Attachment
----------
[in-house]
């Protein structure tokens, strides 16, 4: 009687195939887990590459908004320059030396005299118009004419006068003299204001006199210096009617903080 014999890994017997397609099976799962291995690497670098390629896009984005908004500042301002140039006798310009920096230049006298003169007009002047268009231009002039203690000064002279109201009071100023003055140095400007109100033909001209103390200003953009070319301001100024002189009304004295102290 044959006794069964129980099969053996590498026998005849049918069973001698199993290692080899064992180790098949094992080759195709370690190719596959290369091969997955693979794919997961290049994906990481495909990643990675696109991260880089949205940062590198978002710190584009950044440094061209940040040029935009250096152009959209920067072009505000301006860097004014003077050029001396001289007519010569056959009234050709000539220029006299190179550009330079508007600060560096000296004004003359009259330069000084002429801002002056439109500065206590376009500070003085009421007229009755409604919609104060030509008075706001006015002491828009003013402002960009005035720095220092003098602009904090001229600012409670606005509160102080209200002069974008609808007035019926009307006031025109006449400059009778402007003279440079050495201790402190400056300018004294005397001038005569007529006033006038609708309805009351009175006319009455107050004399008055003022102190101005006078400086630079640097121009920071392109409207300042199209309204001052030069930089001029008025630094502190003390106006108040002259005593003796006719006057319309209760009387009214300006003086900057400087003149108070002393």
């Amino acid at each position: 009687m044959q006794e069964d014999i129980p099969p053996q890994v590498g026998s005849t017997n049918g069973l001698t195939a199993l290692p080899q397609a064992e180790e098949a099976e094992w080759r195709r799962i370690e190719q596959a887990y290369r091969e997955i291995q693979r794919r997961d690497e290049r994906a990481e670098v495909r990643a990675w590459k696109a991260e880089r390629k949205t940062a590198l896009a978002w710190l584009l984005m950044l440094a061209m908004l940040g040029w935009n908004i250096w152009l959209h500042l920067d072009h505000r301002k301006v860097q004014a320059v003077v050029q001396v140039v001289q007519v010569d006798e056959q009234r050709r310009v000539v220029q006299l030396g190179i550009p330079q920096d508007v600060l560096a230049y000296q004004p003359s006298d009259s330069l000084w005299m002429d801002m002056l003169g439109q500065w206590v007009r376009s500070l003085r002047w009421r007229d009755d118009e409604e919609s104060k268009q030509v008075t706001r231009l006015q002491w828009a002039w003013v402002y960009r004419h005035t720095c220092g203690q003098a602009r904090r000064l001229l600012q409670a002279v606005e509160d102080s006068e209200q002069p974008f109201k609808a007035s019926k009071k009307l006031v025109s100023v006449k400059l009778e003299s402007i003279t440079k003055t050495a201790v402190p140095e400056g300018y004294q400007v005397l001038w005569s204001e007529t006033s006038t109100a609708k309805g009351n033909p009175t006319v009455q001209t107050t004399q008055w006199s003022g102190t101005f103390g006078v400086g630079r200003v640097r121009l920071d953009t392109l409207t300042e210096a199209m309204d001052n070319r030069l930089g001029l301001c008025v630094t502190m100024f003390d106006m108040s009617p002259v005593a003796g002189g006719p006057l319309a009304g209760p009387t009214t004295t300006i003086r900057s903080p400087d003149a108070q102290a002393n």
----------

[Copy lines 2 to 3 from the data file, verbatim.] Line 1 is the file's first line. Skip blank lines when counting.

């Protein structure tokens, strides 16, 4: 009687195939887990590459908004320059030396005299118009004419006068003299204001006199210096009617903080 014999890994017997397609099976799962291995690497670098390629896009984005908004500042301002140039006798310009920096230049006298003169007009002047268009231009002039203690000064002279109201009071100023003055140095400007109100033909001209103390200003953009070319301001100024002189009304004295102290 044959006794069964129980099969053996590498026998005849049918069973001698199993290692080899064992180790098949094992080759195709370690190719596959290369091969997955693979794919997961290049994906990481495909990643990675696109991260880089949205940062590198978002710190584009950044440094061209940040040029935009250096152009959209920067072009505000301006860097004014003077050029001396001289007519010569056959009234050709000539220029006299190179550009330079508007600060560096000296004004003359009259330069000084002429801002002056439109500065206590376009500070003085009421007229009755409604919609104060030509008075706001006015002491828009003013402002960009005035720095220092003098602009904090001229600012409670606005509160102080209200002069974008609808007035019926009307006031025109006449400059009778402007003279440079050495201790402190400056300018004294005397001038005569007529006033006038609708309805009351009175006319009455107050004399008055003022102190101005006078400086630079640097121009920071392109409207300042199209309204001052030069930089001029008025630094502190003390106006108040002259005593003796006719006057319309209760009387009214300006003086900057400087003149108070002393």
């Amino acid at each position: 009687m044959q006794e069964d014999i129980p099969p053996q890994v590498g026998s005849t017997n049918g069973l001698t195939a199993l290692p080899q397609a064992e180790e098949a099976e094992w080759r195709r799962i370690e190719q596959a887990y290369r091969e997955i291995q693979r794919r997961d690497e290049r994906a990481e670098v495909r990643a990675w590459k696109a991260e880089r390629k949205t940062a590198l896009a978002w710190l584009l984005m950044l440094a061209m908004l940040g040029w935009n908004i250096w152009l959209h500042l920067d072009h505000r301002k301006v860097q004014a320059v003077v050029q001396v140039v001289q007519v010569d006798e056959q009234r050709r310009v000539v220029q006299l030396g190179i550009p330079q920096d508007v600060l560096a230049y000296q004004p003359s006298d009259s330069l000084w005299m002429d801002m002056l003169g439109q500065w206590v007009r376009s500070l003085r002047w009421r007229d009755d118009e409604e919609s104060k268009q030509v008075t706001r231009l006015q002491w828009a002039w003013v402002y960009r004419h005035t720095c220092g203690q003098a602009r904090r000064l001229l600012q409670a002279v606005e509160d102080s006068e209200q002069p974008f109201k609808a007035s019926k009071k009307l006031v025109s100023v006449k400059l009778e003299s402007i003279t440079k003055t050495a201790v402190p140095e400056g300018y004294q400007v005397l001038w005569s204001e007529t006033s006038t109100a609708k309805g009351n033909p009175t006319v009455q001209t107050t004399q008055w006199s003022g102190t101005f103390g006078v400086g630079r200003v640097r121009l920071d953009t392109l409207t300042e210096a199209m309204d001052n070319r030069l930089g001029l301001c008025v630094t502190m100024f003390d106006m108040s009617p002259v005593a003796g002189g006719p006057l319309a009304g209760p009387t009214t004295t300006i003086r900057s903080p400087d003149a108070q102290a002393n």